Seaglas on the cover of Knit Now 35!

Images courtesy of Practical Publishing.

Seaglas is a sheer, crop top, with seafoam panels at hem and sleeve caps and a sheer stocking stitch ground. Seaglas is bang on trend for Summer, as it’s thistle-down light. It’s knit with gorgeous Fyberspates Scrumptious Lace, which is buttery smooth to work with. You only need 2 skeins, too, and only a scrap of the second! Actually, the total weight for the sample was less than 60g (for size Small), so one skein might even cut it, if you would prefer a monochrome version.

To knit Seaglas, start with the Seafoam lace hem. This is worked sideways on, and creates a column of YO’s on the very edge. Then, pick up from the edge and work straight up to the neckline in stocking stitch. The neckline is a simple YO pattern within a garter st ground. The back is worked in a very similar way. Last of all, the sleeve cap edging is picked up from the side of the top and worked all the way around the armhole, tapering at the start and end.

 

I was absolutely stoked when I saw Seaglas was going to be on the cover. This is my second ever cover, the first was Crystl from Issue 33. I have saved the printing proofs of these covers carefully away and I intend to get them framed for the glory wall in my “studio” – a little private space I’ve carved out for myself in the house.

Advertisements

Sombra

Main image courtesy of Pom Pom Quarterly, taken by Juju Vail.

Sombra is my latest pattern, and I am very excited that it has been included in the Summer edition of Pom Pom Quarterly. This floaty top is really easy to wear, and will quickly become a summer wardrobe staple.

I am quite proud of how Sombra turned out. The material is sheer and delicate. The Non-Twist Cotton Boucle from Habu Textiles is incredibly soft to touch and has quite a different drape to other yarns I’ve worked with. It’s a fine laceweight, but because the top is worked on 4mm needles, it still works up reasonably quickly. Plus, it’s stocking stitch throughout, the colourwork requires no twisting or stranding, and the colour pattern is easy peasy.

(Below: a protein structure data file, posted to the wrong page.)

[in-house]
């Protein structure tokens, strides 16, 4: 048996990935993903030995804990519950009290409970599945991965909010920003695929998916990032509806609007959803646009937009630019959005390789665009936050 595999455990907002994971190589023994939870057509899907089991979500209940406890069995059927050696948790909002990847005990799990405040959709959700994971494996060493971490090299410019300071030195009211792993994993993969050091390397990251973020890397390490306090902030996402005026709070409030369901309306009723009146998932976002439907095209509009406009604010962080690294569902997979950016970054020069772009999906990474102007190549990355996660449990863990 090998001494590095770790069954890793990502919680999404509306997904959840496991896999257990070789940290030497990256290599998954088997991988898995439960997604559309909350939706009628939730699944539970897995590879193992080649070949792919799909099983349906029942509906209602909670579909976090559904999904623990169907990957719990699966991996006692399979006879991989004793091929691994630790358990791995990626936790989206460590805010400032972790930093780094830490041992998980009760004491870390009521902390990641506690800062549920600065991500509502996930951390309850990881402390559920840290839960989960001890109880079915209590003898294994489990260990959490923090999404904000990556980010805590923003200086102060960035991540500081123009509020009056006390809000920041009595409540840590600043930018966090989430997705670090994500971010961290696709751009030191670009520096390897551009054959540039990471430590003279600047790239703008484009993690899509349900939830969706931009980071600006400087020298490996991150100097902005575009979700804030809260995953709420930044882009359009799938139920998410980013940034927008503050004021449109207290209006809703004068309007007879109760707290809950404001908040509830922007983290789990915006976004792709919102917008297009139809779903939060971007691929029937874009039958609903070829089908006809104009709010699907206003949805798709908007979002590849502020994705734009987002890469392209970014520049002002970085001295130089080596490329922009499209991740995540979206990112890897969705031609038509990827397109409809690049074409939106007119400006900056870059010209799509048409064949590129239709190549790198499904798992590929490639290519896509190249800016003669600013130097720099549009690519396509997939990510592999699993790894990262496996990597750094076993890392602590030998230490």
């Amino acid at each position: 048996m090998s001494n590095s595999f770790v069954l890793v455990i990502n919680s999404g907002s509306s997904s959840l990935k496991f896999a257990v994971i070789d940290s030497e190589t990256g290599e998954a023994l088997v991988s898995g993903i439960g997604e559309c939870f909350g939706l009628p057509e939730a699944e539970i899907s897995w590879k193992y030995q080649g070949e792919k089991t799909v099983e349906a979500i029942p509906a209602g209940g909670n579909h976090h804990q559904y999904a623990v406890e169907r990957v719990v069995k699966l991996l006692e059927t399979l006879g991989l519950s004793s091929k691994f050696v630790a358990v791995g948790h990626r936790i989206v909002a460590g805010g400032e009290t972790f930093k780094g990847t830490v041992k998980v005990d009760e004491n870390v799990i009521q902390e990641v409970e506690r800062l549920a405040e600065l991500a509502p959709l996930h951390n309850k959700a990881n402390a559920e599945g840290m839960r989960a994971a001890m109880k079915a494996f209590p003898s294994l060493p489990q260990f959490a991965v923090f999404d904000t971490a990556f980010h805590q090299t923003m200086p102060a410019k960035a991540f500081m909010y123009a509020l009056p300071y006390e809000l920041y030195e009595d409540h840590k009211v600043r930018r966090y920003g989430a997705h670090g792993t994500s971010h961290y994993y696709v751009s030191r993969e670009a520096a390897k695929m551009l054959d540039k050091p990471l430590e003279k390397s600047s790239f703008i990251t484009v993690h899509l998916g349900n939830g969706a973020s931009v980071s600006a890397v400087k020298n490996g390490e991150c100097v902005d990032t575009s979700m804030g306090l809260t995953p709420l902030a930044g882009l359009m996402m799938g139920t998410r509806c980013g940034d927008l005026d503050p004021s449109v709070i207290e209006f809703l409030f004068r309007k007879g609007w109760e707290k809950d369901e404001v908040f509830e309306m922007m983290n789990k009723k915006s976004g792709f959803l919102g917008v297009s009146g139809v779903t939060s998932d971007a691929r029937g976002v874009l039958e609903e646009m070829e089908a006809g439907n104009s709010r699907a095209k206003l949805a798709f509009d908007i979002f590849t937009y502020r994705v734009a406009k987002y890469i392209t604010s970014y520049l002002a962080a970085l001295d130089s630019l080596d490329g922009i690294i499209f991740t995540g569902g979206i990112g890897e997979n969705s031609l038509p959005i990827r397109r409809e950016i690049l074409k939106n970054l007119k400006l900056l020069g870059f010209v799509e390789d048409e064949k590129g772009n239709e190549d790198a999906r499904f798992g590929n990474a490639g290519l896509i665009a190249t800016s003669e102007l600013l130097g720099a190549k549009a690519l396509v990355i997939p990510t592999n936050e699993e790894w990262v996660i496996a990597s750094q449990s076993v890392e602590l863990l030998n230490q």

Sombra is worked flat, bottom up. Then the back and front are seamed together at sides and shoulders. The sleeves are picked up from the armhole edges and worked to the cuff (3/4 length). Sts for the round neckline are also picked up. Hem, neckline and cuffs are worked in garter st.

The colourwork technique is simple. There are three shades used: aqua, teal and violet. The aqua areas are worked with the main colour of yarn held singly. The darker green areas are worked with aqua and teal held together, and the darkest area including neckline is worked with all three yarns held together. When worked this way, the yarns automatically lock into position, so no stranding or twisting is necessary – just knit! From the picture below, of the back blocking, you can see just how the sheerness of the material is also changed with the number of shades used.

As an aside, this is my first design swatch for Sombra in kidsilk haze-type yarns (very cosy)! So glad my editors at Pom Pom suggested Habu! Hmm, wonder if it would work as a Winter garment too…?

Abbye Cardigan and Hat

OLYMPUS DIGITAL CAMERALast October, @edencottage tweeted that they had some free tickets for the Ally Pally Knitting and Stitching show. All I had to do was RT. I nabbed the last one, I think. Lo and behold, the day arrived and I tripped along to the show armed with business cards and golden bribes (aka honeycomb, one of my few culinary successes). I had a great time meeting the yarnies that I had been in contact with over the year; and tried to put names to the faces of people who had provided me with yarn support. I also stopped by the Eden Cottage booth to thank them for the free ticket. Victoria and David were there and we got to chatting about my designs.